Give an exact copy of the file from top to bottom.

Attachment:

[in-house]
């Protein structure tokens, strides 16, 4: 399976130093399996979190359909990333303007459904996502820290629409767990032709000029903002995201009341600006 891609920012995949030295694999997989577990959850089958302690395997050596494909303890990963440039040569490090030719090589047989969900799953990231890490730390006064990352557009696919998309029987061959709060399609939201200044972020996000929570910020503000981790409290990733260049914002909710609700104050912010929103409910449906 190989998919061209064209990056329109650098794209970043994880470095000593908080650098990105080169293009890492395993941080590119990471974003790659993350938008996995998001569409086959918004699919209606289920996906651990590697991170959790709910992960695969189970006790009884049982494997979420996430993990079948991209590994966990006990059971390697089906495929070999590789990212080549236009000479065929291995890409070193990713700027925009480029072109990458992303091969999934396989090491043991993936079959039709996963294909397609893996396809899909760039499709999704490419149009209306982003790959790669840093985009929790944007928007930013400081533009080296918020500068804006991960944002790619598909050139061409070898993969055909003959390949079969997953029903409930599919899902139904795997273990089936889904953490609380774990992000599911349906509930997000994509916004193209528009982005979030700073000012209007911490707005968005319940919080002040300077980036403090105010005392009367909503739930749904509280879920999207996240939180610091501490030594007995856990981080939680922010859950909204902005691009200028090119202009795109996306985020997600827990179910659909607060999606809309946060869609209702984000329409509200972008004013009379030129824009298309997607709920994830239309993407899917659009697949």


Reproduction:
[in-house]
């Protein structure tokens, strides 16, 4: 399976130093399996979190359909990333303007459904996502820290629409767990032709000029903002995201009341600006 891609920012995949030295694999997989577990959850089958302690395997050596494909303890990963440039040569490090030719090589047989969900799953990231890490730390006064990352557009696919998309029987061959709060399609939201200044972020996000929570910020503000981790409290990733260049914002909710609700104050912010929103409910449906 190989998919061209064209990056329109650098794209970043994880470095000593908080650098990105080169293009890492395993941080590119990471974003790659993350938008996995998001569409086959918004699919209606289920996906651990590697991170959790709910992960695969189970006790009884049982494997979420996430993990079948991209590994966990006990059971390697089906495929070999590789990212080549236009000479065929291995890409070193990713700027925009480029072109990458992303091969999934396989090491043991993936079959039709996963294909397609893996396809899909760039499709999704490419149009209306982003790959790669840093985009929790944007928007930013400081533009080296918020500068804006991960944002790619598909050139061409070898993969055909003959390949079969997953029903409930599919899902139904795997273990089936889904953490609380774990992000599911349906509930997000994509916004193209528009982005979030700073000012209007911490707005968005319940919080002040300077980036403090105010005392009367909503739930749904509280879920999207996240939180610091501490030594007995856990981080939680922010859950909204902005691009200028090119202009795109996306985020997600827990179910659909607060999606809309946060869609209702984000329409509200972008004013009379030129824009298309997607709920994830239309993407899917659009697949």